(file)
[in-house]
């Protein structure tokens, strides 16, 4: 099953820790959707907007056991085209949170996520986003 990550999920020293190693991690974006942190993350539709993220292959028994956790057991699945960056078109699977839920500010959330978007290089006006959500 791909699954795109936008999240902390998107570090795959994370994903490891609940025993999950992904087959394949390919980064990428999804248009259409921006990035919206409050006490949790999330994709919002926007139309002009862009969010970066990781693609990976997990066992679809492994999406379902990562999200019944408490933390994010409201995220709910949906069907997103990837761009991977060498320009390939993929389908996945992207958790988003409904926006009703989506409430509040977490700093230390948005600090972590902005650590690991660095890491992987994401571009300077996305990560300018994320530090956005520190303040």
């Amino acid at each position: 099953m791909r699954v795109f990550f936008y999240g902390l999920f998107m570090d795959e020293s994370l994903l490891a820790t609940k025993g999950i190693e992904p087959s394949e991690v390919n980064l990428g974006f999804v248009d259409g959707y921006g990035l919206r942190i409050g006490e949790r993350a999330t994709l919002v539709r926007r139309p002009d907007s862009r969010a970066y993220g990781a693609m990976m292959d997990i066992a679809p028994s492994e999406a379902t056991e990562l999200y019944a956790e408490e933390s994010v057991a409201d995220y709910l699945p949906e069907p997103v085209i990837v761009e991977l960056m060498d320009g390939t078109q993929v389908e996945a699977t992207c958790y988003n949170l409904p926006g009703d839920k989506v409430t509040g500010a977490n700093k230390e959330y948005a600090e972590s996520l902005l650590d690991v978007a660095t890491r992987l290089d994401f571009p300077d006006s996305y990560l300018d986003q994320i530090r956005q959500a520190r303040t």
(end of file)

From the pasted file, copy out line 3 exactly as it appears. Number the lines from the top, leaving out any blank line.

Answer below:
């Amino acid at each position: 099953m791909r699954v795109f990550f936008y999240g902390l999920f998107m570090d795959e020293s994370l994903l490891a820790t609940k025993g999950i190693e992904p087959s394949e991690v390919n980064l990428g974006f999804v248009d259409g959707y921006g990035l919206r942190i409050g006490e949790r993350a999330t994709l919002v539709r926007r139309p002009d907007s862009r969010a970066y993220g990781a693609m990976m292959d997990i066992a679809p028994s492994e999406a379902t056991e990562l999200y019944a956790e408490e933390s994010v057991a409201d995220y709910l699945p949906e069907p997103v085209i990837v761009e991977l960056m060498d320009g390939t078109q993929v389908e996945a699977t992207c958790y988003n949170l409904p926006g009703d839920k989506v409430t509040g500010a977490n700093k230390e959330y948005a600090e972590s996520l902005l650590d690991v978007a660095t890491r992987l290089d994401f571009p300077d006006s996305y990560l300018d986003q994320i530090r956005q959500a520190r303040t």